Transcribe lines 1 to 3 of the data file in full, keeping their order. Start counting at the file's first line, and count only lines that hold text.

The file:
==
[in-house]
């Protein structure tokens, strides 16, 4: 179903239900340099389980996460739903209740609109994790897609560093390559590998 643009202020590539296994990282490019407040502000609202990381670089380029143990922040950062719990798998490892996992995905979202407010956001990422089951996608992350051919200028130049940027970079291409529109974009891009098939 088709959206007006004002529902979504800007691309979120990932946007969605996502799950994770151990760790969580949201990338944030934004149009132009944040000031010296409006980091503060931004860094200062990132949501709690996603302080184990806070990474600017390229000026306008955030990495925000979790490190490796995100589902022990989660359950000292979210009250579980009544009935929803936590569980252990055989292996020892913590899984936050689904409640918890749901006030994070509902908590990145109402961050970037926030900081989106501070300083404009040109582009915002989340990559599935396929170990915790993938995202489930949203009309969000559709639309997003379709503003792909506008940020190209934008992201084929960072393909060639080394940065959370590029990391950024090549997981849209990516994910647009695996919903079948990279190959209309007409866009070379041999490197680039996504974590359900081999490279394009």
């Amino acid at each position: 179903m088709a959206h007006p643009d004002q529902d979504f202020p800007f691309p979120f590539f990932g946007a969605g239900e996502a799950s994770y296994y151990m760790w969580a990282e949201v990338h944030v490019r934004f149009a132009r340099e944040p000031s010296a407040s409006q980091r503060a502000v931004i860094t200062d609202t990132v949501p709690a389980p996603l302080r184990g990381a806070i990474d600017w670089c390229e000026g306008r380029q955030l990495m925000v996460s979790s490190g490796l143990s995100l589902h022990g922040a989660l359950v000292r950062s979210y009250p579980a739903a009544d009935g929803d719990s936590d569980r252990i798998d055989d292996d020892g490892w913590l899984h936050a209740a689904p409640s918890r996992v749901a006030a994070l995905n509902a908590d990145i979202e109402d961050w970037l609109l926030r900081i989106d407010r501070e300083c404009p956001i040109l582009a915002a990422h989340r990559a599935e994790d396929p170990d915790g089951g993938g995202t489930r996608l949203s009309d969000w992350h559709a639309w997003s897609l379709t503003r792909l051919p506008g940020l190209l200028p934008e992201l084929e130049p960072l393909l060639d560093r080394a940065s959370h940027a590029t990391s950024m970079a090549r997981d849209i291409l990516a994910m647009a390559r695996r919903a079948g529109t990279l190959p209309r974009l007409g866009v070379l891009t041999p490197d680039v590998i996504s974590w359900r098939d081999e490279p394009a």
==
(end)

[in-house]
């Protein structure tokens, strides 16, 4: 179903239900340099389980996460739903209740609109994790897609560093390559590998 643009202020590539296994990282490019407040502000609202990381670089380029143990922040950062719990798998490892996992995905979202407010956001990422089951996608992350051919200028130049940027970079291409529109974009891009098939 088709959206007006004002529902979504800007691309979120990932946007969605996502799950994770151990760790969580949201990338944030934004149009132009944040000031010296409006980091503060931004860094200062990132949501709690996603302080184990806070990474600017390229000026306008955030990495925000979790490190490796995100589902022990989660359950000292979210009250579980009544009935929803936590569980252990055989292996020892913590899984936050689904409640918890749901006030994070509902908590990145109402961050970037926030900081989106501070300083404009040109582009915002989340990559599935396929170990915790993938995202489930949203009309969000559709639309997003379709503003792909506008940020190209934008992201084929960072393909060639080394940065959370590029990391950024090549997981849209990516994910647009695996919903079948990279190959209309007409866009070379041999490197680039996504974590359900081999490279394009």
């Amino acid at each position: 179903m088709a959206h007006p643009d004002q529902d979504f202020p800007f691309p979120f590539f990932g946007a969605g239900e996502a799950s994770y296994y151990m760790w969580a990282e949201v990338h944030v490019r934004f149009a132009r340099e944040p000031s010296a407040s409006q980091r503060a502000v931004i860094t200062d609202t990132v949501p709690a389980p996603l302080r184990g990381a806070i990474d600017w670089c390229e000026g306008r380029q955030l990495m925000v996460s979790s490190g490796l143990s995100l589902h022990g922040a989660l359950v000292r950062s979210y009250p579980a739903a009544d009935g929803d719990s936590d569980r252990i798998d055989d292996d020892g490892w913590l899984h936050a209740a689904p409640s918890r996992v749901a006030a994070l995905n509902a908590d990145i979202e109402d961050w970037l609109l926030r900081i989106d407010r501070e300083c404009p956001i040109l582009a915002a990422h989340r990559a599935e994790d396929p170990d915790g089951g993938g995202t489930r996608l949203s009309d969000w992350h559709a639309w997003s897609l379709t503003r792909l051919p506008g940020l190209l200028p934008e992201l084929e130049p960072l393909l060639d560093r080394a940065s959370h940027a590029t990391s950024m970079a090549r997981d849209i291409l990516a994910m647009a390559r695996r919903a079948g529109t990279l190959p209309r974009l007409g866009v070379l891009t041999p490197d680039v590998i996504s974590w359900r098939d081999e490279p394009a």